(Disclaimer: I work for yWorks.)


yEd is very helpful. I occasionally use it since many years.


The scripted diagramming space is very weak. It's strange to me, because I think having an expressive scripting language bound to a UI that can show you the result and maybe help with selecting attachment points, could be a nice and fast way to crank out diagrams.


I have been really enjoying the blockdiag(3) diagramming packages. I use rackdiag to generate server rack diagrams. seqdiag for diagnosing issues or for flowcharting, and am working on an automated mapper that uses netdiag to generate network maps.

Those of you looking for programmatic diagram generation, I'd you aren't talking math heavy, try it out. I'd you want math diagram generation, I think that might generally be best done with r/octave/d3 inside an emacs org file or jupyter notebook.


Is there any way to use inkscape and have it seamlessly integrate with sharelatex? I'd be kind of concerned about using sharelatex with inkscape PDFs, and then forget about or lose the folder with the inkscape source files.


Very impressive that these figures are drawn at lecture pace. I used to write my maths notes up in LaTeX, but it was always after the fact from my handwriten notes. Even typesetting math takes time.


I could do math typesetting at lecture pace with my 90-100wpm.

But I can't imagine sketching my figures in inkscape.


Just curious, in the exams are you allowed to use Latex too? It is difficult to think that it wouldn't be a hinderance.


Exams were pen and paper only.


An older, similar program is xfig.


I use XFig - the learning curve is bad, but the results are great. And it integrates rather easy with LaTeX.


Native LaTeX equation editing for technical diagrams was probably the biggest itch I wanted to scratch with the diagramming application I wrote (https://vexlio.com). Unfortunately I haven't had much time to devote to development recently, but it's still out there and hopefully still useful to people.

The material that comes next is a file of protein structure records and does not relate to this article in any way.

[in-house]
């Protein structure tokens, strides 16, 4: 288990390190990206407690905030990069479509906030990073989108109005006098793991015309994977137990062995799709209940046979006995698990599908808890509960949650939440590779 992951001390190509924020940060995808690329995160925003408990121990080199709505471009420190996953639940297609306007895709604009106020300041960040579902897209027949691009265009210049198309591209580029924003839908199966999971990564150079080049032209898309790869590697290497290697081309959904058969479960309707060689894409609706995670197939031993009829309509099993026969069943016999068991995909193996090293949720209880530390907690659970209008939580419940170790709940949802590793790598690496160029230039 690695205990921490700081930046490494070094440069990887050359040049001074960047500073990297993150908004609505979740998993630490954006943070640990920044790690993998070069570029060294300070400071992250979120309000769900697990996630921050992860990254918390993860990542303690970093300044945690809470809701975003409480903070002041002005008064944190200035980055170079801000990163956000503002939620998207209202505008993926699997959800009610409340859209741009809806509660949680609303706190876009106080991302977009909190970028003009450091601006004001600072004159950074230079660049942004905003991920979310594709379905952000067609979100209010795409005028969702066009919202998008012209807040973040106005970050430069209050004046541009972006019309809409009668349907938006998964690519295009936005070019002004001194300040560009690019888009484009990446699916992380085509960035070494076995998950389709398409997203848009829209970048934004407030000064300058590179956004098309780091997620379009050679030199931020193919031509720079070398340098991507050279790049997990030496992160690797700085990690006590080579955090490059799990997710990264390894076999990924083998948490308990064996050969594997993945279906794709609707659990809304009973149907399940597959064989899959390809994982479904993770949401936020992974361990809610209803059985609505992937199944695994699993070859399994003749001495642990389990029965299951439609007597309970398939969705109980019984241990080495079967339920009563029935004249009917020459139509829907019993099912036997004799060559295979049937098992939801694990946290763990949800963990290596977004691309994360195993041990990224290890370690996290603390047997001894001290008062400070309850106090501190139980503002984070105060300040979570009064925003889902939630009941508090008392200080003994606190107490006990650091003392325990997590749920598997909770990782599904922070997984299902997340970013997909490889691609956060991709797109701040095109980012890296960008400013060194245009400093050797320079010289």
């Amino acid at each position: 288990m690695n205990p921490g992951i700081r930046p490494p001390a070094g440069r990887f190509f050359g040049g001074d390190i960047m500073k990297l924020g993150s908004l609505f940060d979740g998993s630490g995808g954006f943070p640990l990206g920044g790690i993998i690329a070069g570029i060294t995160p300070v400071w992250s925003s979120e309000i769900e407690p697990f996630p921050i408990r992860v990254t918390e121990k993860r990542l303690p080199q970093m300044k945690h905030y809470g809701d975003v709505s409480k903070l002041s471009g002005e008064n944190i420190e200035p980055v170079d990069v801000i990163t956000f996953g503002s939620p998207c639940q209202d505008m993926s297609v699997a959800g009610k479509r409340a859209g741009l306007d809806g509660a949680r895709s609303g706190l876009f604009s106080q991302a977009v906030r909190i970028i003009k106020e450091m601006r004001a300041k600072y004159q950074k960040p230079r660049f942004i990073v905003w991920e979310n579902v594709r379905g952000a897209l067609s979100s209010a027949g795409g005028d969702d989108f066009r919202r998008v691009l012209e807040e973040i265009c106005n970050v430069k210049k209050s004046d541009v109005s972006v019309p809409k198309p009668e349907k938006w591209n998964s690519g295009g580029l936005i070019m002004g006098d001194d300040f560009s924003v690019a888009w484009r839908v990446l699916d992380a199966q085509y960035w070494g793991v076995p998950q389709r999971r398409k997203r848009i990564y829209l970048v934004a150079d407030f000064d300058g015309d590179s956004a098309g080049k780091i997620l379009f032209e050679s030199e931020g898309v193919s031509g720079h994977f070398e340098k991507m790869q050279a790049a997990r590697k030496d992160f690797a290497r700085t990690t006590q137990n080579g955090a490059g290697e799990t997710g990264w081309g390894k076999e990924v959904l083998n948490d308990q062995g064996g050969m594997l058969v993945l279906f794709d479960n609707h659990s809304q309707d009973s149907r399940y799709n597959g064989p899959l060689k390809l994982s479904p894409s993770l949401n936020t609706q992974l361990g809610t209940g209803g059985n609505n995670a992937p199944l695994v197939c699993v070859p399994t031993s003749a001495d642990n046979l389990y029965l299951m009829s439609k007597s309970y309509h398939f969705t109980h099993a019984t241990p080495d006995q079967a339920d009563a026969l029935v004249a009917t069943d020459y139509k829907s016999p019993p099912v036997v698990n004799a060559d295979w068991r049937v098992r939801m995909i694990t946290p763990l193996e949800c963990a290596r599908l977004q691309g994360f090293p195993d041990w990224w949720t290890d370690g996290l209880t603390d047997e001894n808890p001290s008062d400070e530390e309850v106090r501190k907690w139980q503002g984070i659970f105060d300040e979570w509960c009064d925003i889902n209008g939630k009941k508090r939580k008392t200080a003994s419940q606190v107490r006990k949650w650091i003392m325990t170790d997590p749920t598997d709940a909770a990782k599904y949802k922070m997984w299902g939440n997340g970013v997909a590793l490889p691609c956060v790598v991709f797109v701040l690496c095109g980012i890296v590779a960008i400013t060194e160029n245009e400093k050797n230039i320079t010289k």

When I see stuff like this and the author's previous artile, it reminds me of the overwhelming potential of scriptable systems and customizable open source software. But at the same time, trying to pursue these things has always been a net negative for me in terms of productivity, for several reasons: there is often such a high learning curve, there are so many different choices of programs that people use (with the resulting community fragmentation), and there is so little investment in UX. So I get all caught up in learning the systems themselves instead of dealing with the limitations of the systems I know and getting to the actual work. So on one hand I know I'm stuck in local maxima, but on the other hand it remains such a long and risky investment to try to seek other more optimal solutions.


I really like Tikz but I find drawing anything with it extremely time consuming. At some point you have to ask yourself whether it's worth it. Personally, I think I'm done with Tikz. Next time I'm gonna try something else. Inkscape in particular looks like it could be a good alternative.


It's pretty great! I used it to build my business's logo and really enjoyed working with such a comprehensive suite of tools, probably using a fraction of a percent of its capability and doing so in a brutish fashion.

However, my biggest challenge with it, and I've experienced this with other similar software, is how it handles text along a path.

After struggling with this for some time I just took a somewhat brute force approach and made hidden arcs that achieved the target text curvature, despite that arc not being part of the circle.


It's such a pity that LatexDraw is not developed more. It would be the ideal solution if it had a few more features. I currently use Dia for the same purpose as the author uses, but I have to admit that the graphics in this article look pretty good. I'll give Inkscape a try.


Yes I think serious practice is needed. There is something else that is a disadvantage: you need anyway to review your lecture notes; but since they are so beautiful you do not easily see mistakes; one way to avoid overly beautiful notes is to use a kind of draft font that deliberately looks a bit off. The drawings (with the keyholes ) are of path integrals with holomorphic functions (something I did around 1982)

But the whole idea and execution are phenomenal.

My feeling is that using emacs it could be possibly easier but I will not try to convert a vimmer


Is inkscape unique in using standard SVG as its native file format?


Note that while inkscape SVGs do conform to the standard, they do contain extra information in their separate namespace to preserve UI information across save/restore cycles.

One example would be layers. They are saved as standard complient groups of SVGs features. But not all grouped elements form their own layers. So the groups that should be shown as layers do have extra meta data on them. Any standard complient SVG reader while deal with that group correctly, but might not represent it as a layer in it's GUI.